3) Thank god though AMD did make some kind of showing Vs the drunken party crasher, who thinks he's cool b/c he showed up wasted, while everyone laughs and points in dismay. HAHA! Look at who just rolled in — it's our drunken and unkempt classmate: AMD! Swaggering around touting of a comeback, breath wreaking of bias and hyped numbers, shoes on the wrong feet, stepping on customer's toes...

    ...Well I guess I'm glad that at least our buddy AMD did manage to show up to the party at all? Normally he'd have still been passed out in his own hype and Apple like bias, like before... See you at the party Richter! *Tossing AMD cores off the platform*
    -----
    You know it's hard to NOT vote for AMD... it's the whole "vote for a winner" phenomenon (pun intended). Even if people don't like the candidate running, if he/she is in the lead, a large one at that; people will instinctually start to side with the "winner," even though he/she is not the right candidate for them. And this is the case we see with AMD Vs WINtel. I'm on an Turion X2 right now, thinking to myself "wtf how can I trash AMD, when most of my systems are in fact AMD based?!" Guess what, my wallet doesn't give a sh!t about AMD or WINtel. My wallet cares about CASH and cash only. Whomever saves it enough cash, WILL get it's vote. As for me, personally I'd like to still champion AMD, but in the end, the Wallet is what matters at the moment... Come on AMD I KNOW you have it in you to become the former champion you once were! Until then, I'll continue to put off building a new box, but WINtel is sure looking nice with all the belts it holds.
    Reply
  • Wesley Fink - Wednesday, March 04, 2009 - link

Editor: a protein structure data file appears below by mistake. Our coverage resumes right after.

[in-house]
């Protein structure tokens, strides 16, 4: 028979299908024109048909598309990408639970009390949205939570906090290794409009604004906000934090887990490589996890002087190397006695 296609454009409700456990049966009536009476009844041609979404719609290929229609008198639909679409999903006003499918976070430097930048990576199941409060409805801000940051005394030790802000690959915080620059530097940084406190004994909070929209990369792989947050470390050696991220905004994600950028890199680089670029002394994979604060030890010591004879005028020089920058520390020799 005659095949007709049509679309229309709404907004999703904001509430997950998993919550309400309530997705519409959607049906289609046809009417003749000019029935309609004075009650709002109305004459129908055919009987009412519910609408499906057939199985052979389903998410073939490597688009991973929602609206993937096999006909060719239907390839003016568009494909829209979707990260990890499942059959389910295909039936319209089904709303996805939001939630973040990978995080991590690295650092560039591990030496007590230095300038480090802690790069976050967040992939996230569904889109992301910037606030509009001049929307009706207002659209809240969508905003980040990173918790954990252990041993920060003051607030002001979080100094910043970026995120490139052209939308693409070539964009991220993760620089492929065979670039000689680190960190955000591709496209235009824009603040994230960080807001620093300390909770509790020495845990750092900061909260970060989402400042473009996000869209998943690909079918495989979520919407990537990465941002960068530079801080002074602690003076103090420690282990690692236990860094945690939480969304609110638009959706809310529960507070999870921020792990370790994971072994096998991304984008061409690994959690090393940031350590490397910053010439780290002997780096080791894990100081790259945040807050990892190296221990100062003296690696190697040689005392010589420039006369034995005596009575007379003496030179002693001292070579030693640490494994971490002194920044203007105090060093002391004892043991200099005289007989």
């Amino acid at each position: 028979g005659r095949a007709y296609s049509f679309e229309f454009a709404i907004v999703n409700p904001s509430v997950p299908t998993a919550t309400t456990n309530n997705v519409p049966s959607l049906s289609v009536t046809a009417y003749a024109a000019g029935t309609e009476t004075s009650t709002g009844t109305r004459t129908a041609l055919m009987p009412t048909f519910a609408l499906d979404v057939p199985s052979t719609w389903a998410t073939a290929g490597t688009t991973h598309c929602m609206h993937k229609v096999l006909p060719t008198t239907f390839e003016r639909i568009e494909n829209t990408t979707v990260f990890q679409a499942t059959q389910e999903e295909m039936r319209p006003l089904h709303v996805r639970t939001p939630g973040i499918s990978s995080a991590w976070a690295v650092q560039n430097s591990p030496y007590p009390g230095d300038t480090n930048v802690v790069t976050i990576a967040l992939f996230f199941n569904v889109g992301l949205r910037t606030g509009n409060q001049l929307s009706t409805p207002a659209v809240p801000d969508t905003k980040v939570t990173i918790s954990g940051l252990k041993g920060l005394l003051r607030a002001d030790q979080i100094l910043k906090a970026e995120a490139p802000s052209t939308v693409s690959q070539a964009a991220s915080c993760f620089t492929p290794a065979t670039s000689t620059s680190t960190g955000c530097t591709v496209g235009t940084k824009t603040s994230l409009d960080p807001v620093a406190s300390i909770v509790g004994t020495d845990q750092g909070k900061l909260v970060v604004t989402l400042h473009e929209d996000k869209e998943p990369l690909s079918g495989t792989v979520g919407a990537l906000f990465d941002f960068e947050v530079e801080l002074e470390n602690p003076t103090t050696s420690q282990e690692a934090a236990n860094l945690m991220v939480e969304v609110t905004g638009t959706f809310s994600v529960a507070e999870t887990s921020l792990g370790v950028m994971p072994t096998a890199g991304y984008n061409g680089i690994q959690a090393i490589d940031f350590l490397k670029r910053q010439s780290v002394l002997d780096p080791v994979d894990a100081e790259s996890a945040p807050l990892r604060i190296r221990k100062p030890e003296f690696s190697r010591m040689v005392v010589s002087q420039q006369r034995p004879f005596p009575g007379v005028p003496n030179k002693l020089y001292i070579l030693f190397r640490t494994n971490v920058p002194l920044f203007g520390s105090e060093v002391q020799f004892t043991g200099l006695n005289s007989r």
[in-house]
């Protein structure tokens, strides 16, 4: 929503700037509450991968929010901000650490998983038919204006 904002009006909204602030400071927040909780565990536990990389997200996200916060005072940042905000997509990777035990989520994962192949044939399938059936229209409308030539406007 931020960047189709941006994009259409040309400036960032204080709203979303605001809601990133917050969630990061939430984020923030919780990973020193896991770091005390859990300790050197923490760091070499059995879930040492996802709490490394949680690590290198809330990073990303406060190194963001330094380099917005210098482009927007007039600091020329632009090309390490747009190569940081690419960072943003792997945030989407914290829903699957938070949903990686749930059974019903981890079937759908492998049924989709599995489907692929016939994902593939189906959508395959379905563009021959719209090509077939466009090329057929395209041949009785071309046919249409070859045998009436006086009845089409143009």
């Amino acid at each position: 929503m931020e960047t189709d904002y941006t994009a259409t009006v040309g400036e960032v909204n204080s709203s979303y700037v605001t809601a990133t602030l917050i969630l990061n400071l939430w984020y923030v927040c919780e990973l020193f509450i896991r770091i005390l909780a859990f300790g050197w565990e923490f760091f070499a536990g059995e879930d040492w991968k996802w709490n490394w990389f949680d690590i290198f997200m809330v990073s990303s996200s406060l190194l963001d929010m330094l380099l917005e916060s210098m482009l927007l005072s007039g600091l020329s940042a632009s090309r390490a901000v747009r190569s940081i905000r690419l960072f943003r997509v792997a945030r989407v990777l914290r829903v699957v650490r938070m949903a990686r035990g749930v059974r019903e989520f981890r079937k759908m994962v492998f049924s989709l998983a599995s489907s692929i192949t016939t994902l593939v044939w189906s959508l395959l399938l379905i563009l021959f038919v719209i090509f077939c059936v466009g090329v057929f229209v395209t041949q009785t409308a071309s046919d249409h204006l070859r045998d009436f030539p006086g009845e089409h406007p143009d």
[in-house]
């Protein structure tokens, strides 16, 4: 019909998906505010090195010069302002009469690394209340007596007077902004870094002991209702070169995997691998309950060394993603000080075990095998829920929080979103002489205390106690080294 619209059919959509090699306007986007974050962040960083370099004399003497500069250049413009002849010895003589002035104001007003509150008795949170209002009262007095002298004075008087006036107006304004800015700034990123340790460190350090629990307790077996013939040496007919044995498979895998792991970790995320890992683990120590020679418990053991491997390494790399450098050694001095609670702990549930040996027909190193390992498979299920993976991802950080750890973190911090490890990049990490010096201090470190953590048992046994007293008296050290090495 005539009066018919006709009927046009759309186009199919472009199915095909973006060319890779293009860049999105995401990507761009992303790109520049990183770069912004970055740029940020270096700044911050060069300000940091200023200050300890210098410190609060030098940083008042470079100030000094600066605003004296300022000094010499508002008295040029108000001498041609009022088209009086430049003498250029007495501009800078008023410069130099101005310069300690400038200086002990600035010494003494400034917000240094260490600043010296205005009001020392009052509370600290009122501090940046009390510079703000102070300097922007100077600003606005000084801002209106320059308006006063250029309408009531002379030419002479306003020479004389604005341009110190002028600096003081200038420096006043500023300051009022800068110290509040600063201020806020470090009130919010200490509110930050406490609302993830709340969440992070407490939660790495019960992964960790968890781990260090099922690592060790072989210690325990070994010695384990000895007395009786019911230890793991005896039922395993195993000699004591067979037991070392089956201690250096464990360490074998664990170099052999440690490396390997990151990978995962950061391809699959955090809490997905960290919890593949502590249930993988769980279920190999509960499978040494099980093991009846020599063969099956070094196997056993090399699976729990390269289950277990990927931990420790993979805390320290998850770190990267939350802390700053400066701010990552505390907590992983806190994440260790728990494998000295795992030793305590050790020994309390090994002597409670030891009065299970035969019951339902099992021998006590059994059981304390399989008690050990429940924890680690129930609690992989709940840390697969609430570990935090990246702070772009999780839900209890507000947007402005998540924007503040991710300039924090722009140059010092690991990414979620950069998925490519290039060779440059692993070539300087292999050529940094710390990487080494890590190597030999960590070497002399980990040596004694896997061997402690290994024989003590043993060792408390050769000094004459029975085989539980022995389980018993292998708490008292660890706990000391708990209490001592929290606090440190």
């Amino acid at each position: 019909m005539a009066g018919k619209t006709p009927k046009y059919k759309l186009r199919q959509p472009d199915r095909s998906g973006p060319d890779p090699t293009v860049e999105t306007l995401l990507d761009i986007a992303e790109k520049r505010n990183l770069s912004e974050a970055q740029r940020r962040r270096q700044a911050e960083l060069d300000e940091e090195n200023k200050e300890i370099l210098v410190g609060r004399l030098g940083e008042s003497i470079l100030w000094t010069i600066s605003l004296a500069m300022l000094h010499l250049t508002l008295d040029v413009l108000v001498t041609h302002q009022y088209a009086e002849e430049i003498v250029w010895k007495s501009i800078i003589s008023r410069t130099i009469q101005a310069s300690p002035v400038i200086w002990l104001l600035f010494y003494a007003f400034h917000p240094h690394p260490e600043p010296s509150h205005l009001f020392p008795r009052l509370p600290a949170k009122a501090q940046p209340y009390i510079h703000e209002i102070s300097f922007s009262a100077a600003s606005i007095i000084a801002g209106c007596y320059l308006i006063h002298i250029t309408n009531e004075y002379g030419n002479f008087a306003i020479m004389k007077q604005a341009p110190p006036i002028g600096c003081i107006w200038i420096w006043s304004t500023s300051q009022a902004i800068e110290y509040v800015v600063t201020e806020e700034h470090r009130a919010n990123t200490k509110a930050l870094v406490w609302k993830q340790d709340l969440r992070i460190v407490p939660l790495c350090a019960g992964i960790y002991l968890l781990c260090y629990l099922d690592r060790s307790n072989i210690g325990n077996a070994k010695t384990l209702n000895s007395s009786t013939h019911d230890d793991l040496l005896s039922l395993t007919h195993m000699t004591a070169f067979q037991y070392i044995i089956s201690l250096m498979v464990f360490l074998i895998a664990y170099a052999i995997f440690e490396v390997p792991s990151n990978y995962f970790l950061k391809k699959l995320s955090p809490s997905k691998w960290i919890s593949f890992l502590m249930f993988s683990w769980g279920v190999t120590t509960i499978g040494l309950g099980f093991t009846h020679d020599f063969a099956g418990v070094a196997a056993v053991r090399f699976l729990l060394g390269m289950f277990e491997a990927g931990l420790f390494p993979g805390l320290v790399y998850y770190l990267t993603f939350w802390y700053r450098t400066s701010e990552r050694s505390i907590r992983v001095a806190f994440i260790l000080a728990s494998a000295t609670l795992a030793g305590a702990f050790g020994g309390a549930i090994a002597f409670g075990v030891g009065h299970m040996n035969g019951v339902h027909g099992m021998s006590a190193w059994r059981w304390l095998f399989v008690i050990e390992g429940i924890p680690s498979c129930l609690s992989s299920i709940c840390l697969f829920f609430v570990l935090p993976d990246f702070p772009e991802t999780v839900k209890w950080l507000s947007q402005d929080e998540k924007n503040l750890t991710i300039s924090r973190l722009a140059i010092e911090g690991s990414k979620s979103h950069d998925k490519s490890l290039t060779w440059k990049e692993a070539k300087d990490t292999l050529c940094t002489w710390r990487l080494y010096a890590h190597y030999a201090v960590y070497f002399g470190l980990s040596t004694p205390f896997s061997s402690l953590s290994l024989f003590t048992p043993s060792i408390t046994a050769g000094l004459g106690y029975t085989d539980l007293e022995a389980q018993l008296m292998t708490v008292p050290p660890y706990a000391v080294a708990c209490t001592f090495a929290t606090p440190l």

You might want to check out our Core i7 Buyers Guide at http://www.anandtech.com/guides/showdoc.aspx?i=351...">http://www.anandtech.com/guides/showdoc.aspx?i=351.... In both guides we are VERY clear that the Phenom II now competes in the mid-range with Intel, but that the I7 owns the top performance crown. However, Core i7 starts at around $300 and goes to $1010, while Phenom II is $120-$230.

    There is reason to cheer that AMD can now compete in the area where most systems are sold. That has not been true for almost 2 years. If this was not clear to you in reading the Guide then you must have skipped reading most of the article.
    Reply
  • v12v12 - Wednesday, March 04, 2009 - link

    The problem with that, as I said in another comment on this board, is SOCKET LOCK. Who wants to buy into this under performing hardware platform. Yes at this current time it is slightly competitive, but as the above break down shows, it's ONLY because of current pricing. And as minor as that is, I'd still go with the Intel b/c even if it is a smidge ahead, you know that higher end (Penryn) chips that would blow the PH-II away are coming down in price also, thus leaving the PH-II back where they started - behind.